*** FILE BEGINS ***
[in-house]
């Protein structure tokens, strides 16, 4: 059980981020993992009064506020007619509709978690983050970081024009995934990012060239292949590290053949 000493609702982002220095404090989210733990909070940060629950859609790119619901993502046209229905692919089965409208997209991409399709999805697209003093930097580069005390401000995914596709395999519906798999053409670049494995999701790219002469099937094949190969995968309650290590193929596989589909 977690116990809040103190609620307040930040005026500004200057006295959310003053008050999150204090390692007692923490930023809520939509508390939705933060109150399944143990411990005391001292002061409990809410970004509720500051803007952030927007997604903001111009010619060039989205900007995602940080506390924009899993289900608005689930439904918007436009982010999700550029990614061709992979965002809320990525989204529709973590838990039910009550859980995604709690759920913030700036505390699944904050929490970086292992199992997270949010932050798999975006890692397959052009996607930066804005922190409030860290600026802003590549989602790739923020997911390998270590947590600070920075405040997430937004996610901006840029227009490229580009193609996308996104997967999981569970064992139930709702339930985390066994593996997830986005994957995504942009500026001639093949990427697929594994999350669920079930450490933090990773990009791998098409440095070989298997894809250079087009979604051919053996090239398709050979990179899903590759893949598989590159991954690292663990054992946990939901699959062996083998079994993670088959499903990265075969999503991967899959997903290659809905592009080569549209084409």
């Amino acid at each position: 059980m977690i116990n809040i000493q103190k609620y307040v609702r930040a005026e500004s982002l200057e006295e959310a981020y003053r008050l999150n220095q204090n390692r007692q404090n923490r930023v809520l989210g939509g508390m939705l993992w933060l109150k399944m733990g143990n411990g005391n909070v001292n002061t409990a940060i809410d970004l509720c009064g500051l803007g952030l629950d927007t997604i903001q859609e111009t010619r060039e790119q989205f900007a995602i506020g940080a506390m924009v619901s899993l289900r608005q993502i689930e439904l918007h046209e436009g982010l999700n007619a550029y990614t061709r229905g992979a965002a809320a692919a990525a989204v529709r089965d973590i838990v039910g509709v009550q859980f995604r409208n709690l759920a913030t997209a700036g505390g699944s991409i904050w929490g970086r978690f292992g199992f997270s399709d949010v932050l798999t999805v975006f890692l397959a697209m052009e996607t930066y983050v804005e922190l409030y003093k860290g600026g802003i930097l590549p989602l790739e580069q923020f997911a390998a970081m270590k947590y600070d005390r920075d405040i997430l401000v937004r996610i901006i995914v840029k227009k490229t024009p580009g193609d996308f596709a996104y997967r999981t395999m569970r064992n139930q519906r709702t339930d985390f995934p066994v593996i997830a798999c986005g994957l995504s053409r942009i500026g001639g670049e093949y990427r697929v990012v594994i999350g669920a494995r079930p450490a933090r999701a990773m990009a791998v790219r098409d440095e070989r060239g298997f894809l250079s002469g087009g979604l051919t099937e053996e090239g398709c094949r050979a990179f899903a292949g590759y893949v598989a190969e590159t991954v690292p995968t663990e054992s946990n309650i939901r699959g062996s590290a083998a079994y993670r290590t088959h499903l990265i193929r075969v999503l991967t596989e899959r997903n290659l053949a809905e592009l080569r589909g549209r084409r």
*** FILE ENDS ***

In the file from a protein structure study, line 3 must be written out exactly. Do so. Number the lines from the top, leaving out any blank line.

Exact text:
């Amino acid at each position: 059980m977690i116990n809040i000493q103190k609620y307040v609702r930040a005026e500004s982002l200057e006295e959310a981020y003053r008050l999150n220095q204090n390692r007692q404090n923490r930023v809520l989210g939509g508390m939705l993992w933060l109150k399944m733990g143990n411990g005391n909070v001292n002061t409990a940060i809410d970004l509720c009064g500051l803007g952030l629950d927007t997604i903001q859609e111009t010619r060039e790119q989205f900007a995602i506020g940080a506390m924009v619901s899993l289900r608005q993502i689930e439904l918007h046209e436009g982010l999700n007619a550029y990614t061709r229905g992979a965002a809320a692919a990525a989204v529709r089965d973590i838990v039910g509709v009550q859980f995604r409208n709690l759920a913030t997209a700036g505390g699944s991409i904050w929490g970086r978690f292992g199992f997270s399709d949010v932050l798999t999805v975006f890692l397959a697209m052009e996607t930066y983050v804005e922190l409030y003093k860290g600026g802003i930097l590549p989602l790739e580069q923020f997911a390998a970081m270590k947590y600070d005390r920075d405040i997430l401000v937004r996610i901006i995914v840029k227009k490229t024009p580009g193609d996308f596709a996104y997967r999981t395999m569970r064992n139930q519906r709702t339930d985390f995934p066994v593996i997830a798999c986005g994957l995504s053409r942009i500026g001639g670049e093949y990427r697929v990012v594994i999350g669920a494995r079930p450490a933090r999701a990773m990009a791998v790219r098409d440095e070989r060239g298997f894809l250079s002469g087009g979604l051919t099937e053996e090239g398709c094949r050979a990179f899903a292949g590759y893949v598989a190969e590159t991954v690292p995968t663990e054992s946990n309650i939901r699959g062996s590290a083998a079994y993670r290590t088959h499903l990265i193929r075969v999503l991967t596989e899959r997903n290659l053949a809905e592009l080569r589909g549209r084409r």